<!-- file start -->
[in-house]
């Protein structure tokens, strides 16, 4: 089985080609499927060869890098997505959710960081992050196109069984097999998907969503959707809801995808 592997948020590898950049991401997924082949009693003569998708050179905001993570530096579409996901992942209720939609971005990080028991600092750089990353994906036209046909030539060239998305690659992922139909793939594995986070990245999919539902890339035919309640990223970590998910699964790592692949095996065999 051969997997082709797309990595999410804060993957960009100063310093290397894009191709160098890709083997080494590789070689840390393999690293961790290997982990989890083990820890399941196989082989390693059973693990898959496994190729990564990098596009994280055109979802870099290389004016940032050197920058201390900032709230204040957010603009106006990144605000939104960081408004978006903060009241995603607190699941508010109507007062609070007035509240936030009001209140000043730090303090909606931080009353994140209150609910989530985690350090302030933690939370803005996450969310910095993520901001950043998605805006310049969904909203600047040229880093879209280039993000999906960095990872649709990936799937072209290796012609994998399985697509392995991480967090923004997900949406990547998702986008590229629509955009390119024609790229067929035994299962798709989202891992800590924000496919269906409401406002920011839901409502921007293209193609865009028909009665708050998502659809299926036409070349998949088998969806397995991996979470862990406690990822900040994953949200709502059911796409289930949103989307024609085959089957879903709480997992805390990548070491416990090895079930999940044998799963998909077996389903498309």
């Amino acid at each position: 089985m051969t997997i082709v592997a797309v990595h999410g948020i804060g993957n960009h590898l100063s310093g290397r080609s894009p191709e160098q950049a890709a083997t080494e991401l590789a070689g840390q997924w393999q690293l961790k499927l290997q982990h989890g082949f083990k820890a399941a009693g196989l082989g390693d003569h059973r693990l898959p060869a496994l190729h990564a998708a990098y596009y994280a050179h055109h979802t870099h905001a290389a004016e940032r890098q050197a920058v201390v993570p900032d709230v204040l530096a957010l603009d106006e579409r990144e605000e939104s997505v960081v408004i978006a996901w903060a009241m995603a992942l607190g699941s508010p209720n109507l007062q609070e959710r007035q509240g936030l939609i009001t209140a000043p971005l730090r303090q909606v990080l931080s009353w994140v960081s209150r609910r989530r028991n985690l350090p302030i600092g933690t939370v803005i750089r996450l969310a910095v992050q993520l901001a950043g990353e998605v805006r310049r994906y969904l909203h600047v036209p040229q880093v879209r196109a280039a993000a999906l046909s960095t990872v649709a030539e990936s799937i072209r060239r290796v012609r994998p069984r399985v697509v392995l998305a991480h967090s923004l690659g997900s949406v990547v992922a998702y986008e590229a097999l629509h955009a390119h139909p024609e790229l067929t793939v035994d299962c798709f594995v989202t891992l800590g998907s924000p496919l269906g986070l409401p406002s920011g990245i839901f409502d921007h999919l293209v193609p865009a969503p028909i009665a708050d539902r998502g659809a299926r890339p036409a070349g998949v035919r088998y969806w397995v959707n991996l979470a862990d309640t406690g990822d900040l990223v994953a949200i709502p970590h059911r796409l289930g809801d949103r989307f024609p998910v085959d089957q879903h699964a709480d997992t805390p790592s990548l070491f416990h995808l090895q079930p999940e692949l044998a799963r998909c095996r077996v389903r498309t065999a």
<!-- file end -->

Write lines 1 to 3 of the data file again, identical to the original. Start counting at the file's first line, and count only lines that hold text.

[in-house]
């Protein structure tokens, strides 16, 4: 089985080609499927060869890098997505959710960081992050196109069984097999998907969503959707809801995808 592997948020590898950049991401997924082949009693003569998708050179905001993570530096579409996901992942209720939609971005990080028991600092750089990353994906036209046909030539060239998305690659992922139909793939594995986070990245999919539902890339035919309640990223970590998910699964790592692949095996065999 051969997997082709797309990595999410804060993957960009100063310093290397894009191709160098890709083997080494590789070689840390393999690293961790290997982990989890083990820890399941196989082989390693059973693990898959496994190729990564990098596009994280055109979802870099290389004016940032050197920058201390900032709230204040957010603009106006990144605000939104960081408004978006903060009241995603607190699941508010109507007062609070007035509240936030009001209140000043730090303090909606931080009353994140209150609910989530985690350090302030933690939370803005996450969310910095993520901001950043998605805006310049969904909203600047040229880093879209280039993000999906960095990872649709990936799937072209290796012609994998399985697509392995991480967090923004997900949406990547998702986008590229629509955009390119024609790229067929035994299962798709989202891992800590924000496919269906409401406002920011839901409502921007293209193609865009028909009665708050998502659809299926036409070349998949088998969806397995991996979470862990406690990822900040994953949200709502059911796409289930949103989307024609085959089957879903709480997992805390990548070491416990090895079930999940044998799963998909077996389903498309």
């Amino acid at each position: 089985m051969t997997i082709v592997a797309v990595h999410g948020i804060g993957n960009h590898l100063s310093g290397r080609s894009p191709e160098q950049a890709a083997t080494e991401l590789a070689g840390q997924w393999q690293l961790k499927l290997q982990h989890g082949f083990k820890a399941a009693g196989l082989g390693d003569h059973r693990l898959p060869a496994l190729h990564a998708a990098y596009y994280a050179h055109h979802t870099h905001a290389a004016e940032r890098q050197a920058v201390v993570p900032d709230v204040l530096a957010l603009d106006e579409r990144e605000e939104s997505v960081v408004i978006a996901w903060a009241m995603a992942l607190g699941s508010p209720n109507l007062q609070e959710r007035q509240g936030l939609i009001t209140a000043p971005l730090r303090q909606v990080l931080s009353w994140v960081s209150r609910r989530r028991n985690l350090p302030i600092g933690t939370v803005i750089r996450l969310a910095v992050q993520l901001a950043g990353e998605v805006r310049r994906y969904l909203h600047v036209p040229q880093v879209r196109a280039a993000a999906l046909s960095t990872v649709a030539e990936s799937i072209r060239r290796v012609r994998p069984r399985v697509v392995l998305a991480h967090s923004l690659g997900s949406v990547v992922a998702y986008e590229a097999l629509h955009a390119h139909p024609e790229l067929t793939v035994d299962c798709f594995v989202t891992l800590g998907s924000p496919l269906g986070l409401p406002s920011g990245i839901f409502d921007h999919l293209v193609p865009a969503p028909i009665a708050d539902r998502g659809a299926r890339p036409a070349g998949v035919r088998y969806w397995v959707n991996l979470a862990d309640t406690g990822d900040l990223v994953a949200i709502p970590h059911r796409l289930g809801d949103r989307f024609p998910v085959d089957q879903h699964a709480d997992t805390p790592s990548l070491f416990h995808l090895q079930p999940e692949l044998a799963r998909c095996r077996v389903r498309t065999a």